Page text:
For many employers, the holidays are their busiest time of the year, and employee workloads can increase to meet customer demands. At the same time, more employees than normal will be requesting time off to celebrate Christmas, New Year’s, and other seasonal holidays. Altogether, employers may find themselves requesting or even mandating overtime from workers, but this can present a compliance minefield. Here are the most frequently asked questions employers need to know to be successful – and compliant – with overtime during this time of year.
1: Can employers force employees to work overtime during the holidays?
Yes. The Fair Labor Standards Act (FLSA) establishes a 40-hour workweek threshold for calculating overtime, but it does not establish a maximum limit on the number of weekly hours that employee may be required to work. In general, employers are free to require overtime and can even terminate or discipline employees who refuse to work overtime. There are some exceptions, of course. For example, if overtime violates the employment contract, creates some kind of safety risk, or would result in a violation of the Family Medical Leave Act (FMLA), employers may not mandate it.
2: If employees work on a holiday, do you have to pay them holiday or overtime pay?
Holiday pay: No federal law mandates holiday pay. Many employers offer it as a benefit to employees, often in the form of double pay (twice their normal compensation for holiday hours worked). However, that’s entirely at the employer’s discretion.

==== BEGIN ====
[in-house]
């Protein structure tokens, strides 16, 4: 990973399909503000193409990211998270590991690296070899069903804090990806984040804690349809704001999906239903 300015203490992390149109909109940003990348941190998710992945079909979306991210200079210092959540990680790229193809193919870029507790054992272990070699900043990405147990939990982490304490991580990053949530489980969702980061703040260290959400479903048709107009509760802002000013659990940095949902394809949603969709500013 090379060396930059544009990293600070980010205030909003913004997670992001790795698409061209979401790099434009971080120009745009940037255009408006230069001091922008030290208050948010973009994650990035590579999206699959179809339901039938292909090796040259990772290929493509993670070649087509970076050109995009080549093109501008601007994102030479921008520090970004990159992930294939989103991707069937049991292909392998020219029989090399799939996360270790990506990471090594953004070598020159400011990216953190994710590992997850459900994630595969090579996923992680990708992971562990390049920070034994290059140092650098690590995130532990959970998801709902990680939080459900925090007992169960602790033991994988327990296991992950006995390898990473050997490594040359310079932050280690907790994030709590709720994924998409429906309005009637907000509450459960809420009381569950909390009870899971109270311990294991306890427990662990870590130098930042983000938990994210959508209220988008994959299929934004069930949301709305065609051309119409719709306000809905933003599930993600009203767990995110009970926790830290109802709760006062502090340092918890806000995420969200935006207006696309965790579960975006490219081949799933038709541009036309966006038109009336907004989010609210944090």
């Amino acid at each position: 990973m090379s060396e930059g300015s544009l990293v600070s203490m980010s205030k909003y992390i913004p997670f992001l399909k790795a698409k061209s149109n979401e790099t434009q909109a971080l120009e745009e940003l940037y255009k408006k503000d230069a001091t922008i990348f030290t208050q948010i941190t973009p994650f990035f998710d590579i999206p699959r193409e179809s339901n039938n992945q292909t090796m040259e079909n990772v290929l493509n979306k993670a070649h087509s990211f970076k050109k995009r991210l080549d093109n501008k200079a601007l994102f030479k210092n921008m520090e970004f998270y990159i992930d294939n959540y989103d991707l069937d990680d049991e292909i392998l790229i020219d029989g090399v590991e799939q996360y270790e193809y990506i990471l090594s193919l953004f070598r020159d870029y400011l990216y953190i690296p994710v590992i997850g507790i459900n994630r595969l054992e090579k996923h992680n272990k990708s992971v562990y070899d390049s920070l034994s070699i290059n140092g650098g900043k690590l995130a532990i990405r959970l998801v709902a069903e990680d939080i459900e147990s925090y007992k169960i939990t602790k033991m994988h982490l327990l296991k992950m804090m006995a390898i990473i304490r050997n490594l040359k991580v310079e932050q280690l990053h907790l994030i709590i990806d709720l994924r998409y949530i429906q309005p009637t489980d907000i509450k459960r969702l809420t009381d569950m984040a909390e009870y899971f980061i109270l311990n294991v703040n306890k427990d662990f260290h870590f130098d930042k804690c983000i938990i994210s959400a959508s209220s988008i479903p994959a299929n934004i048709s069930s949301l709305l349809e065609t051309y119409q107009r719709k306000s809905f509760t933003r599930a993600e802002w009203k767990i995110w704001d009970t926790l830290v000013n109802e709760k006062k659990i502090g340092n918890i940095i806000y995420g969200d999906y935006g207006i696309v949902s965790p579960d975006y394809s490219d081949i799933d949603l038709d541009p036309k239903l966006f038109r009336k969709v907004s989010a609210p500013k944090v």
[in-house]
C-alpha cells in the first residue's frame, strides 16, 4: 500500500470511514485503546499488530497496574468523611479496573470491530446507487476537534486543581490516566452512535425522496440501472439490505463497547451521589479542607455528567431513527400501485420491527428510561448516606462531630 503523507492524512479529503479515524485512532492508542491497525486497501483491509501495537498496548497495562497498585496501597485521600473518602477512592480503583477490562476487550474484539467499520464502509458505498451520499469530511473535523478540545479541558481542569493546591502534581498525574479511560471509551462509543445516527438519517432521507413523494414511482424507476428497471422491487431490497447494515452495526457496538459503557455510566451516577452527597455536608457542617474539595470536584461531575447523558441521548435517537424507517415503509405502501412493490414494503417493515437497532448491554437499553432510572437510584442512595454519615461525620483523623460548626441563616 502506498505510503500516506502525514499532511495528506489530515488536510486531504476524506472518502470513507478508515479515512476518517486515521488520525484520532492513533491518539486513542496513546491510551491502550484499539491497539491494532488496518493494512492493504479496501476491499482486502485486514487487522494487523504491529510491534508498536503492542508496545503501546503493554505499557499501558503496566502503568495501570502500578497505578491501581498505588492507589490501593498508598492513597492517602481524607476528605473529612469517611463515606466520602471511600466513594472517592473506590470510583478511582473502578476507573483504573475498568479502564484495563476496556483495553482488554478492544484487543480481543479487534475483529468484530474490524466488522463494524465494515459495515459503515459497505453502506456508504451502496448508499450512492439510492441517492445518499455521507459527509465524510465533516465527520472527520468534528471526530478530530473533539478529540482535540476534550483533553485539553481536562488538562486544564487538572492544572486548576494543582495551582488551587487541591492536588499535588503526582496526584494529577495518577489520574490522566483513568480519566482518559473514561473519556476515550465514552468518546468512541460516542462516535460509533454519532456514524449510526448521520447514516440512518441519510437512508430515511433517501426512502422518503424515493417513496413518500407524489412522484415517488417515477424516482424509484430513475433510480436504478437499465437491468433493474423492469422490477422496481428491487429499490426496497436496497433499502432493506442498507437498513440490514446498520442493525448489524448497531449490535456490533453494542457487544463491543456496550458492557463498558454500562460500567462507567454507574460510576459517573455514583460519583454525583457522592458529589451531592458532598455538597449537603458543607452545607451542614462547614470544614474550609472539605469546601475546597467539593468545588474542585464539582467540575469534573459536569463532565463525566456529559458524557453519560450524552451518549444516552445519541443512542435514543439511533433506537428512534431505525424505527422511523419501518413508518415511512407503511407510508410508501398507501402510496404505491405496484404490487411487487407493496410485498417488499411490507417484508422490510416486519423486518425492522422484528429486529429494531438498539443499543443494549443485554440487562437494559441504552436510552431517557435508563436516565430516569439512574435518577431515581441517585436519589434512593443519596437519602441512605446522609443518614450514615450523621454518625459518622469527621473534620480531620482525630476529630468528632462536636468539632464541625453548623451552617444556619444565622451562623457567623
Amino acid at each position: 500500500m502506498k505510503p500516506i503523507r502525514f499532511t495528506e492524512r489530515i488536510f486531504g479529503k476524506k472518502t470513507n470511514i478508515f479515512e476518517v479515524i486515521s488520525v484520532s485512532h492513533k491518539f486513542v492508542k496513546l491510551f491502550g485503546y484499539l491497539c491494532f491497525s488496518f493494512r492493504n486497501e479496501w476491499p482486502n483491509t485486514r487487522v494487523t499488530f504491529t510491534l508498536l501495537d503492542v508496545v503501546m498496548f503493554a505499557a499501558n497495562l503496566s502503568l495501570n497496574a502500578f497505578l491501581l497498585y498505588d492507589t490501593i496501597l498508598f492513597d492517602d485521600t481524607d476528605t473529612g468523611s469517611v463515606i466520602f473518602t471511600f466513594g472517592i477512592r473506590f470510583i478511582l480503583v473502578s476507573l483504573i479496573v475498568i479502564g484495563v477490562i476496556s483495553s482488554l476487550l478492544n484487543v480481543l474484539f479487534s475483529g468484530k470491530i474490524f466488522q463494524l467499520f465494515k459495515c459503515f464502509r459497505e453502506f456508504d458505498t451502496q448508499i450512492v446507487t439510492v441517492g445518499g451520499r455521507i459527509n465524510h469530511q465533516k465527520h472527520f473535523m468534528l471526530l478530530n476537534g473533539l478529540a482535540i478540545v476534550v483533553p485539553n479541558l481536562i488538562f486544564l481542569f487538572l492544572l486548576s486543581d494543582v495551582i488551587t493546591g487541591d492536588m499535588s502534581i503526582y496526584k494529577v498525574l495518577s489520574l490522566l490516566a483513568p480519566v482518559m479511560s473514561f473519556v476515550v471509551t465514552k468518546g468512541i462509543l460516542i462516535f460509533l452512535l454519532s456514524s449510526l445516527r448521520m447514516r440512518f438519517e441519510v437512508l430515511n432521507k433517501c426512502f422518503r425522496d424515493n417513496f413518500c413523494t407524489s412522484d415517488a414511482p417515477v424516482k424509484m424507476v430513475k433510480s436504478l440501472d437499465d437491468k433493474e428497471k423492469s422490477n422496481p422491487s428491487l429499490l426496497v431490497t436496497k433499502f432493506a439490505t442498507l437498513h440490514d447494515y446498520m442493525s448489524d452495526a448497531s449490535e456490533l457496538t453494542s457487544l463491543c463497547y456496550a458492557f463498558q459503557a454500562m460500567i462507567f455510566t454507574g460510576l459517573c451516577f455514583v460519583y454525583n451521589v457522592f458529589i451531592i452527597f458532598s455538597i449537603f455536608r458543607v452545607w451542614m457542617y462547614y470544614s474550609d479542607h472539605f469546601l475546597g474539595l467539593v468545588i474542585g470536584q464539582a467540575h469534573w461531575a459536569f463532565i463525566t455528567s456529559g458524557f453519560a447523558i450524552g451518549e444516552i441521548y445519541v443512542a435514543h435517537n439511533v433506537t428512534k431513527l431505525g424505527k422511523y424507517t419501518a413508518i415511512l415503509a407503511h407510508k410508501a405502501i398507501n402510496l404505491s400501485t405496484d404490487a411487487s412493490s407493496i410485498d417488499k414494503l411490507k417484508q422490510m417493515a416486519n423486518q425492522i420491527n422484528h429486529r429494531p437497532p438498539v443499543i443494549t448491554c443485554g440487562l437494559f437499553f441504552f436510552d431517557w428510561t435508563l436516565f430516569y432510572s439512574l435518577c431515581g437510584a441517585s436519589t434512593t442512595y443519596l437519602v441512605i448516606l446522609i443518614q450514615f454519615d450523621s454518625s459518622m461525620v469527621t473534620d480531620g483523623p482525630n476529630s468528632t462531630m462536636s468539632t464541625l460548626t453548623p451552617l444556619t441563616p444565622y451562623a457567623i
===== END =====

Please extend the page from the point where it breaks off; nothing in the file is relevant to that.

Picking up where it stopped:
Overtime pay: The FLSA mandates that non-exempt (hourly) employees be paid overtime (generally 1.5 times their normal compensation) if they work more than 40 hours for the week. If working on the holiday results in more than 40 hours worked that week, they must be paid overtime for those extra hours. Note that holiday pay has no relevance to this question; overtime requirements are determined solely based on hours worked. Also, the state of California has slightly different rules, and it requires overtime to be calculated on a daily basis (time worked in excess of 8 hours in a day) rather than weekly (time workers in excess of 40 hours in a week).
3: If employees do NOT work the holiday, do you have to pay them holiday or overtime pay?
Holiday pay: No federal law requires payment for time not worked. Exempt (salaried) employees must be paid their normal salary, but if a non-exempt employee does not work, they are not owed anything for it. Again, some employers may offer holiday pay as a benefit, but that’s at their discretion.
Overtime: If non-exempt employees work more than 40 hours that week despite not working the holiday, they will be owed overtime pay. Otherwise, no. Exempt employees must be paid their normal salary.
CoAdvantage, one of the nation’s largest Professional Employer Organizations (PEOs), helps small to mid-sized companies with HR administration, benefits, payroll, and compliance. To learn more about our ability to create a strategic HR function in your business that drives business growth potential, contact us today.